In the immortal words of Jean Paul Sartre, 'Au revoir, gopher'.

    Quote Originally Posted by burd View Post
    I look at some people and I just know they do it doggy style. No way they're getting close to my kids.

  18. #78
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    Re: Science: Everything explained by PV=nRT, F=ma=Gm(1)m(2)/r^2

    Quote Originally Posted by alfablue View Post
    A similar story with relatives I know- where an original "accident" was ignored, and just the easy button for the symptoms were treated. It was finally looked at closer over a month later, which lead to immediate surgery. A month earlier would have made the recovery easy. A month later, and death due to a totally missed, but pretty obvious, injury.
    You have to be careful not to run too far with this idea. Take TIAs (Transient Ischemic Attacks). In the right setting, it is a neurological emergency where you should be admitted and receive an expedited work-up. On the otherhand, certain factors can predict that it is less serious and that the patient can be worked up as an outpatient. Say we use the ABCD2 score https://en.wikipedia.org/wiki/ABCD%C2%B2_score

    Now I have a patient with a score of 1. Their 7 day risk of stroke is 1% and thus is low. I discharge them home for outpatient workup (in the next 2-3 days). Lets say they have good insurance, I should be able to get it done without an issue. That night, they have a large stroke and I look like an incompetent physician. Family and friends now have a story to tell how this heartless and stupid doctor discharged a patient from the ED when they were going to have a massive stroke.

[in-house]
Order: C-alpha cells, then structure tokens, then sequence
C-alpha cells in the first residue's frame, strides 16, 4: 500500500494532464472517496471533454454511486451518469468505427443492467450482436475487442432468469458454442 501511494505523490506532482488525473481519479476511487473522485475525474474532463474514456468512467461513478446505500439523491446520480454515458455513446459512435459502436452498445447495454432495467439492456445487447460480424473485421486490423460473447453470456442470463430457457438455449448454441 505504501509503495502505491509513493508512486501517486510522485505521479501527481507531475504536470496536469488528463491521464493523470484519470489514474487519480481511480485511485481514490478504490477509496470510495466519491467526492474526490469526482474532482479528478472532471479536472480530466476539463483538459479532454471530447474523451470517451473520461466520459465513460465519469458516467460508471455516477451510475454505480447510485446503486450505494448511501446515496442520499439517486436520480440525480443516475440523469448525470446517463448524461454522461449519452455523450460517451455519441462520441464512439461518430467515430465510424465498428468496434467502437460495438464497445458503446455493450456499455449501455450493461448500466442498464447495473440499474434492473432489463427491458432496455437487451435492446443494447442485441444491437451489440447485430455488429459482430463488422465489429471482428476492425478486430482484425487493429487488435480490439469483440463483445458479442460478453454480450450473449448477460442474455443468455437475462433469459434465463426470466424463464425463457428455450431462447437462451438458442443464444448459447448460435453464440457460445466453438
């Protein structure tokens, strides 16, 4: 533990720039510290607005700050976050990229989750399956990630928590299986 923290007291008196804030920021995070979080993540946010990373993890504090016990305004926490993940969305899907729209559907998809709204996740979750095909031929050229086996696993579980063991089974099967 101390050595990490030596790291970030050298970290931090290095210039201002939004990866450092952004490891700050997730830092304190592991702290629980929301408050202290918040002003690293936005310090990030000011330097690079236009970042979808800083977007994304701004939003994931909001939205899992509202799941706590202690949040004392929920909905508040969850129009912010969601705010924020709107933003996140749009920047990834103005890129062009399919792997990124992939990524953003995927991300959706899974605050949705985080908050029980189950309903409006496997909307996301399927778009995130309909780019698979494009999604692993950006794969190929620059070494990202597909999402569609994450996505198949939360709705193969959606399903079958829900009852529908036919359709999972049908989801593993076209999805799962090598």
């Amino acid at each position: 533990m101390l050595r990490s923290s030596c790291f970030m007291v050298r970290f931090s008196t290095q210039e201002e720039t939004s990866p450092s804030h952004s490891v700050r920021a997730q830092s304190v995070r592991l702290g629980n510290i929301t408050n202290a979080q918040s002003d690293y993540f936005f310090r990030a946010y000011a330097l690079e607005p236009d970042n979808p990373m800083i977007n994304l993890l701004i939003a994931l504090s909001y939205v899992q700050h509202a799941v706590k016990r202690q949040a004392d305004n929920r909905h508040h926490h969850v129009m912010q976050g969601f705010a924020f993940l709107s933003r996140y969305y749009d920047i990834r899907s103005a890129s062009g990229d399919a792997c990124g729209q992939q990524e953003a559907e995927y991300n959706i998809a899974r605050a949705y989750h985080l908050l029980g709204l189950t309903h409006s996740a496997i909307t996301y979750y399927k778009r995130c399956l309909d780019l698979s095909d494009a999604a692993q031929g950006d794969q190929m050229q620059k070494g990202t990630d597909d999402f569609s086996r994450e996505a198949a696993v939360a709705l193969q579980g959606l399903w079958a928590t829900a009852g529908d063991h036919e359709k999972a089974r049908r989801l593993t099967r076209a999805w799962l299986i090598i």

When I discharge that patient, I know their risk, for every 100 patients I do this to, 1 will have a stroke. It is an accepted risk, and it should be discussed with the family. However if I were to admit all 100 of those patients to prevent 1 stroke, I would bankrupt the system. Insurance would not cover the admission...patients would foot the bill. Most patients cannot afford an uncovered hospital admission and the hospital would go unpaid.

    The system is complex but you have to be careful. For most people, an anecdote can trump significant amounts of data. We all remember that patient we missed something on when following the standard of care. However we have to take into account what is best for the patient, best for the system, and best for society. Extensive work-up is often harmful. False positives are frequent when you test multiple things. You have to take into account prior plausibility to make clinically meaningful decisions.
    In the immortal words of Jean Paul Sartre, 'Au revoir, gopher'.

    Quote Originally Posted by burd View Post
    I look at some people and I just know they do it doggy style. No way they're getting close to my kids.